Squiz Today / 26 May 2023

Squiz Today – Friday 26 May

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Squiz Today Podcast

Getting you to the weekend in good nick.

Today’s listen time: 9.20 minutes

SYD
12 / 18
MEL
7 / 14
BNE
12 / 26
ADL
9 / 15
PER
7 / 19
HBA
6 / 14
DRW
19 / 31
CBR
3 / 14

Squiz Sayings

“#DeSaster”

That’s what was trending on Twitter after Florida Governor Ron DeSantis launched his glitch-plagued bid for the Republican presidential nomination on the platform’s new live audio product Spaces. His rivals wasted no time in jumping online to roast the entire saga

Melissa Caddick declared dead

THE SQUIZ
The NSW Deputy State Coroner Elizabeth Ryan says missing Sydney fraudster Melissa Caddick is dead – although “a more problematic issue” is whether there’s sufficient evidence to discover how, when and where Caddick died. Ryan shared the findings from her coronial inquiry into the 49yo’s disappearance in court yesterday. She was particularly critical of Caddick’s husband, Anthony Koletti’s behaviour and “untrue” statements to authorities after his wife vanished. She said it was “fair to say that when he was not creating further inconsistencies, he was attempting to account for them with opaque and at times unintelligible explanations”. Four police officers – including the officer in charge of the investigation – have testified that no evidence points to Koletti killing Caddick, but Ryan yesterday said his involvement hasn’t been ruled out.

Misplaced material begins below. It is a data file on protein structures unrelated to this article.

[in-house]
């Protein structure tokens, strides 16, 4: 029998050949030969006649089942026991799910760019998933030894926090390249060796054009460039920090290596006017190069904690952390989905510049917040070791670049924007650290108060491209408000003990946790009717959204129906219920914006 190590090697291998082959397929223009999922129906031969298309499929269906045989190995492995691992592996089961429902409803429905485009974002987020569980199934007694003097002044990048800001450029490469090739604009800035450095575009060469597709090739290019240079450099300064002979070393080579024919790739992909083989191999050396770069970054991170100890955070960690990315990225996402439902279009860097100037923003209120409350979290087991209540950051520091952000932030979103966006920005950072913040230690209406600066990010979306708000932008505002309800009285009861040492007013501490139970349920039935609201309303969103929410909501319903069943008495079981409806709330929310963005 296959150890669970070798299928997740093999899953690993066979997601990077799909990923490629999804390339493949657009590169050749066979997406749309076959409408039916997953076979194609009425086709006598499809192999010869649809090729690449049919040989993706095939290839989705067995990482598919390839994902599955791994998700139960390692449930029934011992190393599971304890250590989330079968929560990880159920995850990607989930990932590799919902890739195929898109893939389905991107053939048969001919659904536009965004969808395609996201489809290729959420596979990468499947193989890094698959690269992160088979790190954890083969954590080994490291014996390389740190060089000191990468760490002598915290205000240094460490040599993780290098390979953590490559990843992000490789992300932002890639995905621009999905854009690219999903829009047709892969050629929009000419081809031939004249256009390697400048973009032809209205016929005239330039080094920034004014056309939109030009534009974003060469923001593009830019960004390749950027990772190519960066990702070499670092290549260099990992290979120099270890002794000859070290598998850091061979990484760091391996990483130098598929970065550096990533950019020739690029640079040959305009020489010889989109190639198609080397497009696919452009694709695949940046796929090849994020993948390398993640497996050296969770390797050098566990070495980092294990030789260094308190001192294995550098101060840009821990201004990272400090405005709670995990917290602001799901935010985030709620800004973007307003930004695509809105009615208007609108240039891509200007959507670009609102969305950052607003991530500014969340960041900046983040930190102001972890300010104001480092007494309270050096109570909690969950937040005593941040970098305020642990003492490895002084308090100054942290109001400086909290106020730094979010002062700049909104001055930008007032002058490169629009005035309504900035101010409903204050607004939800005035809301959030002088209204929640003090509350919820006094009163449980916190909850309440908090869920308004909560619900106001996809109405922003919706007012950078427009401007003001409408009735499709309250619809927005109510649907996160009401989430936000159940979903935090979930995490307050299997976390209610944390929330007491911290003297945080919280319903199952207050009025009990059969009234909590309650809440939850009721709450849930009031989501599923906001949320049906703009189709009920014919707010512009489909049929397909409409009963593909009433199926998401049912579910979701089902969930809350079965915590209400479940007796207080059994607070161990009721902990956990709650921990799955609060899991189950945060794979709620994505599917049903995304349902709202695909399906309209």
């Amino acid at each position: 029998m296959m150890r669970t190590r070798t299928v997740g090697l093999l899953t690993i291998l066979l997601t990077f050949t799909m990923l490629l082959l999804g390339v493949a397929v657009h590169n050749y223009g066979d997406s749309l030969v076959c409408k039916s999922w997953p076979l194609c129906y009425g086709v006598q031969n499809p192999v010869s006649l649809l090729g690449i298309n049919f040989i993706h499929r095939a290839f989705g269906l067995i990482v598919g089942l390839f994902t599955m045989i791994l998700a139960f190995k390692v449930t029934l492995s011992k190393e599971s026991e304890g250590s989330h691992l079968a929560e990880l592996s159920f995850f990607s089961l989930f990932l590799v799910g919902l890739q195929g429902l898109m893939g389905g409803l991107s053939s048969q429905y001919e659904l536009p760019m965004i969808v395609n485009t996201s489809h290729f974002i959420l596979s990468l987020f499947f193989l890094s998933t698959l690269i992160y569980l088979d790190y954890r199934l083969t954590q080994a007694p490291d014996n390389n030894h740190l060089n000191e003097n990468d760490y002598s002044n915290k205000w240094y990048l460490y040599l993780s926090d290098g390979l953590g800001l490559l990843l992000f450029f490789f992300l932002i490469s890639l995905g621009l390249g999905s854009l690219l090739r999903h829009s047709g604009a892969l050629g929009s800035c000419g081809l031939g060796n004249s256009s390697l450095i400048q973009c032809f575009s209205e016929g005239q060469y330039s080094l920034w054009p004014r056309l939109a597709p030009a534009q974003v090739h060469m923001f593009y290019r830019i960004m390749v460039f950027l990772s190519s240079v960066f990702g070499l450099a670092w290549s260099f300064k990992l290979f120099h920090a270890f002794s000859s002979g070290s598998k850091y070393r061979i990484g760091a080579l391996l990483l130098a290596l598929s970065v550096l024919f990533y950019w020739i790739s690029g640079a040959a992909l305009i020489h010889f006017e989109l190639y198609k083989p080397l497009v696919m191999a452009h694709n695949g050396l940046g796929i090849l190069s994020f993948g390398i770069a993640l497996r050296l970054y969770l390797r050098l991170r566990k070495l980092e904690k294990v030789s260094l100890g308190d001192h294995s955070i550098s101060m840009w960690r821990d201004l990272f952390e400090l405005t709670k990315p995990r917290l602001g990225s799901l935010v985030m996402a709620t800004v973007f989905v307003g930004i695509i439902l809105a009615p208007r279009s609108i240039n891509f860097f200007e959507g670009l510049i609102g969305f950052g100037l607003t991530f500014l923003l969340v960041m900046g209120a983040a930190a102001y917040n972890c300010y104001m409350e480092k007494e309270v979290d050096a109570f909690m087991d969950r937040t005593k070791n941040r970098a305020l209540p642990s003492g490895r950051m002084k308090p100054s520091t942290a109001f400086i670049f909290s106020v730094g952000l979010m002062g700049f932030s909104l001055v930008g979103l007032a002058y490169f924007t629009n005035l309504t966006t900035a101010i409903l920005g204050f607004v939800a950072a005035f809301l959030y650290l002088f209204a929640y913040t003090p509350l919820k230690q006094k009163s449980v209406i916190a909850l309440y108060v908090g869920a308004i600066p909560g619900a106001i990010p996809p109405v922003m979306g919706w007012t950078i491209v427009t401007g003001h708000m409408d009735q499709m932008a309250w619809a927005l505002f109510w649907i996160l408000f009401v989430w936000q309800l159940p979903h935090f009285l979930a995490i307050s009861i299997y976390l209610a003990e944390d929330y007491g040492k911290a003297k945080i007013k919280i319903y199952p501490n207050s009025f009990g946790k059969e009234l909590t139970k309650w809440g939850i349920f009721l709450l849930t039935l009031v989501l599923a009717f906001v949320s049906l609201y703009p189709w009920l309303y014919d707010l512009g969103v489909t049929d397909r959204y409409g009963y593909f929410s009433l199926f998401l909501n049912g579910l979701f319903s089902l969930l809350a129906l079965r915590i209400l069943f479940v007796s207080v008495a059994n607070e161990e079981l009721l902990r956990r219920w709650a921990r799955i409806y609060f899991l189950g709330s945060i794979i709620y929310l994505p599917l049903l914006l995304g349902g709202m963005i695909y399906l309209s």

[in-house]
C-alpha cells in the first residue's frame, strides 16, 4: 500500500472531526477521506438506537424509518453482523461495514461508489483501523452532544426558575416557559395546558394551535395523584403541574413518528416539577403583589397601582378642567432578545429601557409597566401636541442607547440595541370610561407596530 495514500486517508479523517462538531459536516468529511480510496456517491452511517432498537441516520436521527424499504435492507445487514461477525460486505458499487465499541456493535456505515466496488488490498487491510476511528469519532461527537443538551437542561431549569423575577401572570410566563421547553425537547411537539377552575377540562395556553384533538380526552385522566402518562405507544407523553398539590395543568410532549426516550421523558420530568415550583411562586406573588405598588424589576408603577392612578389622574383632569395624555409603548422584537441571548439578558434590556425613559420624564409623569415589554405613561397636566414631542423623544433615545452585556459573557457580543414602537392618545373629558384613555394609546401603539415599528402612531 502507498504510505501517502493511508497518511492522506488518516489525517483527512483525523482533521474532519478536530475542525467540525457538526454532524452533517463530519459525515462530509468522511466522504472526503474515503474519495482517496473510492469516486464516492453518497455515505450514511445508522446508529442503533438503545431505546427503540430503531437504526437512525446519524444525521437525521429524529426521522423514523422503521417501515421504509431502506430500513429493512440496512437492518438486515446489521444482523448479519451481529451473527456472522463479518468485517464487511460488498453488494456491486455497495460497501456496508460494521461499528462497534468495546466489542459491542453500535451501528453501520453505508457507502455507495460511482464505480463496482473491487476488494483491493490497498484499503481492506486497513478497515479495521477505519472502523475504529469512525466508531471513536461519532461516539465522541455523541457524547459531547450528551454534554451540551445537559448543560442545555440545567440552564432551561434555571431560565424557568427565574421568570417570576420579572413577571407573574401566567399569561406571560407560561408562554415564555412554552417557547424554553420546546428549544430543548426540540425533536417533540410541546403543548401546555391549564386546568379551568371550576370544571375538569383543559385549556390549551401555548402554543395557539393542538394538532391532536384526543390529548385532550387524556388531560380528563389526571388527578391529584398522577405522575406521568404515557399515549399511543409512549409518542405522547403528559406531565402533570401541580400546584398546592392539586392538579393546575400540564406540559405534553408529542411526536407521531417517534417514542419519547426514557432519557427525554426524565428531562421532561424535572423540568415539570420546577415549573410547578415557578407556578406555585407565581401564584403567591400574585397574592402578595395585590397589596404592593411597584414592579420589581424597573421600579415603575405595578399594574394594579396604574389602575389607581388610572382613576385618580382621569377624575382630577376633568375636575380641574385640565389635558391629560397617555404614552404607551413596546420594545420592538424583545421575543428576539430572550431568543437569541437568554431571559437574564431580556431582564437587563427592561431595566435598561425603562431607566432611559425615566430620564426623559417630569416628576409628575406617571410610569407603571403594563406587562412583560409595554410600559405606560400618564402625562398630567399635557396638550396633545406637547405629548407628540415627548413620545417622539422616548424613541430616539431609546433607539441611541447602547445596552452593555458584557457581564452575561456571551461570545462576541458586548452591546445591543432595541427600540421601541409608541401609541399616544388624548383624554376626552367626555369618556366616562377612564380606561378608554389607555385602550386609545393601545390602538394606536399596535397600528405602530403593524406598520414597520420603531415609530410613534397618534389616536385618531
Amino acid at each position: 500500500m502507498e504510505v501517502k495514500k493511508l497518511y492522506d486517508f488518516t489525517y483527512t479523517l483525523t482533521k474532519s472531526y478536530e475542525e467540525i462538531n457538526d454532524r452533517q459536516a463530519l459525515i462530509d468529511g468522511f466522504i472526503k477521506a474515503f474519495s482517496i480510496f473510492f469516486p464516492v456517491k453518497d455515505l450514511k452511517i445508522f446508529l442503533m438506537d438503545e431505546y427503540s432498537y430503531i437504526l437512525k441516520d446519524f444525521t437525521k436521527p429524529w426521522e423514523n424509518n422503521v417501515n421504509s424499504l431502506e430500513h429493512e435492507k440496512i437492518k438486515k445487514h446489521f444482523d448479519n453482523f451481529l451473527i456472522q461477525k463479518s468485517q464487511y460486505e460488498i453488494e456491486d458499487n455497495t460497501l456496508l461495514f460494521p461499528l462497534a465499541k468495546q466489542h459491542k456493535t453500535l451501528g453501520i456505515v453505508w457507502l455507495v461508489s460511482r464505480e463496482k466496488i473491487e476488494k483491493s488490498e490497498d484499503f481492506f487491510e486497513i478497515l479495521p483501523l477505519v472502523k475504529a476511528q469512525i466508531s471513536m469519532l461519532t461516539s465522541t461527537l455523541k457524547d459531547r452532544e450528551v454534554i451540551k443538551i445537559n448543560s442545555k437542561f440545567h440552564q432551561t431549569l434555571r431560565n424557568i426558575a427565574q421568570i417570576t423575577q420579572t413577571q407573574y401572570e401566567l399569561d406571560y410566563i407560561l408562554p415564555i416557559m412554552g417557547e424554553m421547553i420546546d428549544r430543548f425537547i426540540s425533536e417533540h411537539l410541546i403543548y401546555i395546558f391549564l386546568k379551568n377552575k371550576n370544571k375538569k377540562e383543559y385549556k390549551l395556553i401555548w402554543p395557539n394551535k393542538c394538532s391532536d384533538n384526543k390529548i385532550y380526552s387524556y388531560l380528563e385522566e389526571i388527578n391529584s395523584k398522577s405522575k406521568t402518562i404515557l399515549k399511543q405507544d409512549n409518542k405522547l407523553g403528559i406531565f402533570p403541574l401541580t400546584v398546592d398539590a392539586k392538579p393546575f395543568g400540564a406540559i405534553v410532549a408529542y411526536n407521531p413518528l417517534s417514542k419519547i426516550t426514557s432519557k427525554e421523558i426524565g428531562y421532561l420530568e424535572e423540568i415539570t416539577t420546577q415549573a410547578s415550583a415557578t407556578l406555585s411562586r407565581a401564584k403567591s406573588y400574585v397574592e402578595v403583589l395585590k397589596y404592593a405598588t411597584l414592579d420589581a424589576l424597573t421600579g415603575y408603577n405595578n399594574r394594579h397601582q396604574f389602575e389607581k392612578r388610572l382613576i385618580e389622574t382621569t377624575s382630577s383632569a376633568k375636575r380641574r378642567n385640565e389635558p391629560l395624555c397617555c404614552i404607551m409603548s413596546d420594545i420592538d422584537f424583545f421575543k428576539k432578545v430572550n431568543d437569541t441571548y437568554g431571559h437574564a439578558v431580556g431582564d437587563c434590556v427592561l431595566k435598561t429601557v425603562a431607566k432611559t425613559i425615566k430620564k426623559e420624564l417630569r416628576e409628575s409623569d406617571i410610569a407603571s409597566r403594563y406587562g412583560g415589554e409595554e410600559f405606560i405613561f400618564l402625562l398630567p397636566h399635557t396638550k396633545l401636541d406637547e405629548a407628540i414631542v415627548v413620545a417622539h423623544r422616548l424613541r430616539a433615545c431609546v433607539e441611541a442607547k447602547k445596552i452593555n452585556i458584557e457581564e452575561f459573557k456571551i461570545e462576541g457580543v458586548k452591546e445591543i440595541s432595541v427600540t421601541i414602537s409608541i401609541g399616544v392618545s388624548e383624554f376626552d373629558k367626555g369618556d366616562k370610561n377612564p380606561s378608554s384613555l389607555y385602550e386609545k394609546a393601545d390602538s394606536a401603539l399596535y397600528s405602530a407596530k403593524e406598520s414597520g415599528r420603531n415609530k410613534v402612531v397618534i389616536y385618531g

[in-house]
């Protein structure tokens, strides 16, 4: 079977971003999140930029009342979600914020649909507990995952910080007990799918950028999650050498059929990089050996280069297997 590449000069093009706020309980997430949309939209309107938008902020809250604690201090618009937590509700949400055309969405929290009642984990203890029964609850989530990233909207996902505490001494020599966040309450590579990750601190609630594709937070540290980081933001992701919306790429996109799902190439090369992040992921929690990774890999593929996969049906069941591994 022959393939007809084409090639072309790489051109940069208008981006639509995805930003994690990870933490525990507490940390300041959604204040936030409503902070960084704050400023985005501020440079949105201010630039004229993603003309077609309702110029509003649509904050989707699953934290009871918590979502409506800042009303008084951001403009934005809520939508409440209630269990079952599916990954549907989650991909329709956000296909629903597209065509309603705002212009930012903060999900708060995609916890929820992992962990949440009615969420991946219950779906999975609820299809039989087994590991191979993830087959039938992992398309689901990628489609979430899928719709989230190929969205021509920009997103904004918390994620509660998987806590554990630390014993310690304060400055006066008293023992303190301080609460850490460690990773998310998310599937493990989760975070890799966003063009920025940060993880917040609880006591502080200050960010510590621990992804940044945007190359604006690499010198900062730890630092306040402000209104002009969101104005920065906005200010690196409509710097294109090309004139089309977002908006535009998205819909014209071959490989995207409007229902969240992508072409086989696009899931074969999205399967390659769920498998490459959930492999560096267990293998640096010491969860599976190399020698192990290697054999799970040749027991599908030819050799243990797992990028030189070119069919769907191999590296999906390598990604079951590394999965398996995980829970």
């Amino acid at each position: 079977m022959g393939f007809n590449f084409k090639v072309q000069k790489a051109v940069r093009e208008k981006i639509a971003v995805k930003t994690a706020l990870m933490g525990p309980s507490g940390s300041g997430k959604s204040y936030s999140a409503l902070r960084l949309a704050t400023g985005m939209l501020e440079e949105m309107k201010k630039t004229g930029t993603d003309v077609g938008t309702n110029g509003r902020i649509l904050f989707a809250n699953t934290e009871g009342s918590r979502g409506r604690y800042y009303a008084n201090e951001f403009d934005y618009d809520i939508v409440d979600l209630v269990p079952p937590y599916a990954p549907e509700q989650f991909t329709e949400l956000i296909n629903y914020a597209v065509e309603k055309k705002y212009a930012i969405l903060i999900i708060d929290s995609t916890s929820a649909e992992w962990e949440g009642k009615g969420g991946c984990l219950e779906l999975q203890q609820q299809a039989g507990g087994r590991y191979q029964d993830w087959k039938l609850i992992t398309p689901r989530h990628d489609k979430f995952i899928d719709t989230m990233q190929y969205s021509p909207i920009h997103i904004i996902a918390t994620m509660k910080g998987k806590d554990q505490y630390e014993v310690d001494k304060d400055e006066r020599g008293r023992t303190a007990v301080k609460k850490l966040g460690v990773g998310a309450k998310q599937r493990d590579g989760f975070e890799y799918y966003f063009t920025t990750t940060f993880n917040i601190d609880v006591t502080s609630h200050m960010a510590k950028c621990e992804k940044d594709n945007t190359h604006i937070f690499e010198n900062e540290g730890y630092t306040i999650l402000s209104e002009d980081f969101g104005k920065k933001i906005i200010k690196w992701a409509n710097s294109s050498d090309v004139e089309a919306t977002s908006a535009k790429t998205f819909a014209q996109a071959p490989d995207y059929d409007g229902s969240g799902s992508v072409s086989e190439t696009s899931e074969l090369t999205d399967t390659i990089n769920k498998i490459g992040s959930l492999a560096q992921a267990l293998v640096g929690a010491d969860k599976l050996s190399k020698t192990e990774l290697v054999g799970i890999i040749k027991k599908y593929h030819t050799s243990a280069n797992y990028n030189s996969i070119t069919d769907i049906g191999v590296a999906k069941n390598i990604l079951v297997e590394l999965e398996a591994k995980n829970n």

REMIND ME WHAT HAPPENED…
The story starts in 2009 when Caddick set up a financial firm without the necessary financial licence to run it. And things really kicked off in September 2020 when the Australian Securities and Investments Commission (ASIC) launched an investigation into her business dealings. Then on 11 November, after freezing Caddick’s bank accounts and banning her from leaving the country, 21 Australian Federal Police (AFP) officers arrived at Caddick’s home in Dover Heights to search the property. Police vision shows Caddick looking on as officers seized about $1 million worth of designer clothes, handbags and jewellery. Around 5.30am the next day, her son says he heard the front door close and assumed Caddick was going for a run, although she hadn’t taken her phone, wallet or keys. Koletti reported her missing 30 hours later. And 3 months later, in February 2021, Caddick’s foot washed up on the NSW South Coast.

WHAT’S THE RESPONSE BEEN?
ASIC accused Caddick of running a Ponzi scheme and stealing over $24 million from more than 50 of her family and friends to fund her pricey lifestyle. Ryan yesterday said Caddick’s family felt a “profound sense of betrayal” after being conned. For his part, Koletti vouched for Caddick’s character early on, telling police, “everything she’s done has always been legit”. He also criticised ASIC and the AFP’s “cruel and inhumane treatment” during the initial raid. Ryan was also critical of the police investigation but for a different reason… She noted “shortcomings” such as delays (including a crime scene being set up 19 days after Caddick disappeared) and a lack of thoroughness in the early investigation. Ryan said yesterday that it was “certainly possible” that Caddick took her own life, but without further evidence, she can’t say for sure. That means many questions remain unanswered…